Since 10 years, collaborative robots are on the market, working together with people without the need for a fence to secure safety. Still, more than 99% of the robots are working within a fenced area. Great advantages of working without fences are less required floor space and the ability of humans to help robots in difficult tasks. But how are we able to guarantee the safety of the operators when they work with and around robots without a security fence?
Guaranteeing safety for collaborative robots – cobots in short – is defined in the ISO standards, requiring that contact between human and robot shall not result in pain or injury. Cobots typically guarantee this by power and force limiting through inherent design and control.
Power and force limits
There are multiple ways to limit power and force, but all of them boil down to measuring the moment of impact and stopping the robot as quickly as possible in such a situation. Until the robot has stopped and is de-energized, it should not have exceeded force and power limits, as defined in the available standards. To accomplish this, cobots typically have low inertia (low moving mass) and move at limited speeds.
Typically, a cobot including an object it is holding weighs up to 50 kg and moves at a maximum speed of 1.5 m/s. Higher values make it hard to stop the robot, if it hits an operator, without bruising the operator. Cobots with higher mass exist (e.g. Fanuc CR-35iA), but these have to move at lower speed. In addition to force and power limits, the cobot’s (and gripper’s) geometry needs to be properly designed. It should have rounded edges and no clamping possibilities near the joints.
The most common way to control the power and force of a cobot is through measuring the force applied to the environment, derived from the motor current that drives the robot joints. The advantage of this measurement is that the force on the product the cobot is holding is measured indirectly as well. A system using only a sensitive skin would not be able to measure this. However, note that this means that the robot should be able to distinguish an undesired force from a desired force when holding an object. Therefore, when picking up a box of 10 kg, the robot should be told that it is picking up a box of 10 kg. This way, it can correct its safety setting for this desired force.
Quasi-static vs. transient contact
The cobot’s safety plc continuously monitors speed and force, but it is up to the robot integrator to make sure that the speed and force limit settings are correct for the application. Hence, the integrator needs to consider two types of physical contact: quasi-static and transient.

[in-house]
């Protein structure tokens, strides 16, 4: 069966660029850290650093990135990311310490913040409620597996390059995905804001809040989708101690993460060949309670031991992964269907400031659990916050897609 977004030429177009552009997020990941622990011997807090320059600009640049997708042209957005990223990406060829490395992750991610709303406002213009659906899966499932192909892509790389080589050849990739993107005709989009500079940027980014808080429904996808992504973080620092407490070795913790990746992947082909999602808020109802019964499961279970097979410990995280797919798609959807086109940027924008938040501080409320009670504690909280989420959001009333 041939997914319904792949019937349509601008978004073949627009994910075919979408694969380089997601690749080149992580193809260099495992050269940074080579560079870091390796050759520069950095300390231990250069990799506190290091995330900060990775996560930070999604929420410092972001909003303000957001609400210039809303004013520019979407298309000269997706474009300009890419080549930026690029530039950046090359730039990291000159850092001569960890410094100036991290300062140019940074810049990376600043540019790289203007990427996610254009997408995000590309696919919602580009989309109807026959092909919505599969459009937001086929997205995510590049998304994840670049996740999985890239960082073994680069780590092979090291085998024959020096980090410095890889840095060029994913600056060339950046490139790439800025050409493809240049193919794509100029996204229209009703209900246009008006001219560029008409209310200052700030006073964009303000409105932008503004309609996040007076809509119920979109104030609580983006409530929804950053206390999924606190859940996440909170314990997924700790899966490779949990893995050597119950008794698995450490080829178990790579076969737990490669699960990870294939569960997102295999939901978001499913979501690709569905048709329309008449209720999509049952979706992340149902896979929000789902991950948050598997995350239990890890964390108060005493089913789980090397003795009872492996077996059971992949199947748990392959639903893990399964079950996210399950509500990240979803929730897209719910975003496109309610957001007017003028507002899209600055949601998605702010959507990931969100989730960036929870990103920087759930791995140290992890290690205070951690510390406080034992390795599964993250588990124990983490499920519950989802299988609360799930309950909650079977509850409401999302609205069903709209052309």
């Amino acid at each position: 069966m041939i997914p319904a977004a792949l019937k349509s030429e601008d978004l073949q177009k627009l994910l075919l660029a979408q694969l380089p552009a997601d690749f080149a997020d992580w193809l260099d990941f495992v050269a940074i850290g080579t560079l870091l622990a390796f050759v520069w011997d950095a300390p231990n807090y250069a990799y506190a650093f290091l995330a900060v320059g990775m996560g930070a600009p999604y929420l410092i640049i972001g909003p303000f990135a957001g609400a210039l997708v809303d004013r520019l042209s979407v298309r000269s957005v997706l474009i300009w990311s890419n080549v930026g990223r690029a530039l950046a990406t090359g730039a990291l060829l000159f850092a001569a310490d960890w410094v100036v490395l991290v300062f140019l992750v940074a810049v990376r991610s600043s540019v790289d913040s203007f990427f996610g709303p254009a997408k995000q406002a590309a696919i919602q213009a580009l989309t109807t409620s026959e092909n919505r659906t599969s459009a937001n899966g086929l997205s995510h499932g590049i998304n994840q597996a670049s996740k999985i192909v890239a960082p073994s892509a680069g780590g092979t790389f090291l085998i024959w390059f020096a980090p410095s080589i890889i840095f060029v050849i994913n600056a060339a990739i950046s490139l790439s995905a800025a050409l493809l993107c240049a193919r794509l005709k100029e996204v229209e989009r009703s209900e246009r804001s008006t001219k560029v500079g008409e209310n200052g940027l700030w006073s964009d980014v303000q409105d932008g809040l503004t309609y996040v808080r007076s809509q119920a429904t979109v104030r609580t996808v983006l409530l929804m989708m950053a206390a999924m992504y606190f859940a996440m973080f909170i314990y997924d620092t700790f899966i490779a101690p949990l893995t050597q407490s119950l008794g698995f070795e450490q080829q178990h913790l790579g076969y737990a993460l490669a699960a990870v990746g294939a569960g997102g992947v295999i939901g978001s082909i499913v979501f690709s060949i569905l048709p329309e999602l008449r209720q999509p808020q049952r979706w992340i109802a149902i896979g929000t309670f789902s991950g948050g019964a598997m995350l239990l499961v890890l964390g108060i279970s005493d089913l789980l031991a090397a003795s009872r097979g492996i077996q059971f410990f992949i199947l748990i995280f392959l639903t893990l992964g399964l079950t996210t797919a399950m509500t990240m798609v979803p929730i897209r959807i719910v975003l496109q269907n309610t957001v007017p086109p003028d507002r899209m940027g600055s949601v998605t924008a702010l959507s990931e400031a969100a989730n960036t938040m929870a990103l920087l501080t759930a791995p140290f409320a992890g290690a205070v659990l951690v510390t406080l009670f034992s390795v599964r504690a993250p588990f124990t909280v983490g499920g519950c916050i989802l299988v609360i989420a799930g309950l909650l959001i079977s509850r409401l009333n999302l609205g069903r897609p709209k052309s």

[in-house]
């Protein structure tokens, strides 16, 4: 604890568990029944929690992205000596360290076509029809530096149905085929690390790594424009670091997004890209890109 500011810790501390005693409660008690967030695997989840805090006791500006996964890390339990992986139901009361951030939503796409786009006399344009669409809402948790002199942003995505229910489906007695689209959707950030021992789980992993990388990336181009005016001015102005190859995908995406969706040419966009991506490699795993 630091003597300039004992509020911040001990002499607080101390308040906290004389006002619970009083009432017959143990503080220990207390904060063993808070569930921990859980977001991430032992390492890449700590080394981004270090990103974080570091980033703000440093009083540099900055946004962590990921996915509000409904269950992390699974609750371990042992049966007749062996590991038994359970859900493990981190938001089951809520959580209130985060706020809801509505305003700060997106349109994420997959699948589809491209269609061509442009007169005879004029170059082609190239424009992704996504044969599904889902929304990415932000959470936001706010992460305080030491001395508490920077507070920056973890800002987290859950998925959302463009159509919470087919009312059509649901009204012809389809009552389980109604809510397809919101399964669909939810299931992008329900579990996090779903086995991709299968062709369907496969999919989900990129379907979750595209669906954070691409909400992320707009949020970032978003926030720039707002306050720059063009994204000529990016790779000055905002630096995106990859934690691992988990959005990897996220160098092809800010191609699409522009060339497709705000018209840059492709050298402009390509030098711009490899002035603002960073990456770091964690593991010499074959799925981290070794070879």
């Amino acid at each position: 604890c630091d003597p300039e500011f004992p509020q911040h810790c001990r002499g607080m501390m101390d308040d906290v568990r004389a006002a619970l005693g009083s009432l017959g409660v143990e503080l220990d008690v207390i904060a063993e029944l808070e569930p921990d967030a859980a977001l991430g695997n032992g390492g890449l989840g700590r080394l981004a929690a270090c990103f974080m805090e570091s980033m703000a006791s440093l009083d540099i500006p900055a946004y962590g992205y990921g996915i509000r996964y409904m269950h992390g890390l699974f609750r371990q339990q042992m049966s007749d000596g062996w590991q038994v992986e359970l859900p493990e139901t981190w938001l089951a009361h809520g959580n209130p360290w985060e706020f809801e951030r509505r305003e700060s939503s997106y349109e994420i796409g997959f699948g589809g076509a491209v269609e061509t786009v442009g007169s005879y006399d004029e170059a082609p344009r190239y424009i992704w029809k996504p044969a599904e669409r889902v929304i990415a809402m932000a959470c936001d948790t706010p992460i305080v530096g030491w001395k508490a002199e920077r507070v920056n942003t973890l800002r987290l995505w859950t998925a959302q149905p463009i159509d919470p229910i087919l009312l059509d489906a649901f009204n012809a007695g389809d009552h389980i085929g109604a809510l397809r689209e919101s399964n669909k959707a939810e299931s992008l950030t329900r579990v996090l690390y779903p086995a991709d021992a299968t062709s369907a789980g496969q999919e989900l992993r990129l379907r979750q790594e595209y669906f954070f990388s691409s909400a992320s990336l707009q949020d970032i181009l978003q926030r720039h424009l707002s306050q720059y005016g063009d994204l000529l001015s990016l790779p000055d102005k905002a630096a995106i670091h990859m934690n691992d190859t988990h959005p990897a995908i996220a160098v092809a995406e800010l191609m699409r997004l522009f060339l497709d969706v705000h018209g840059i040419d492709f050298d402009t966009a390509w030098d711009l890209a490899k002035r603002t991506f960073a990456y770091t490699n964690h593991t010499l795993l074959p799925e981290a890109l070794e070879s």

- Quasi-static contact addresses situations of clamping, for which maximum permissible pressure and force are defined for each part of the human body in the TS 15066 ISO standard. E.g. the palm of a person’s hand is allowed to be exerted with a maximum pressure of 260 N/cm2 and a maximum force of 140 N.
- Transient contact addresses situations in which the robot hits the operator with a short impact. For this type of contact, maximum permissible pressure and force are defined for each part of the human body as well. These values are typically twice as large as the maximum values for the quasi-static contact.
The defined limit values are based on conservative estimates and scientific research on pain sensation through physical tests and theoretical analysis.
Safety analysis of a robot application
There are two ways to determine whether a robot application fulfills these safety requirements:
- By measuring pressure and force on all critical parts and situations using a certified tool. There are companies that provide such tools, mostly combined with a consultancy service executing the measurement.
- Through careful theoretical analysis of the given system. The TS 15066 standard provides a set of formulas that can be applied to derive maximum speed and torque values for the robot.
In practice, integrators use a set of rules of thumb to realize safe designs. E.g. by restricting every mechanical part to have curved corners with a radius of at least 5 mm and by limiting the robot’s speed to 1,5 m/s and its force to 130N, the majority of safety issues is tackled.
What about protecting the head?
A difficult part in each safety analysis is possible contact with the head of an operator. The standards do not give practical advice on this topic. One way of dealing with this is a zero-risk policy, in which the cobot is typically fenced off to prevent contact with the head. However, this diminishes all advantages and flexibility that a cobot gives. One could then better use a standard industrial robot at higher speeds. Hence, most integrators choose to use common sense to analyze this risk. They position the robot in such a way that contact with the head is prevented as much as possible. In addition, situations exist where the speed of the robot is reduced when an operator is detected nearby, e.g. by using a safety scanner or pressure sensitive mat. This way, the advantages of using a cobot still apply.
In the end, safety standards help us as a guide to a safe implementation, but common sense is always one of the most important tools to use. Just wonder if you are willing to close your eyes and move in the area of an operational cobot. If you doubt this, then you should consider your safety design again to provide optimal performance.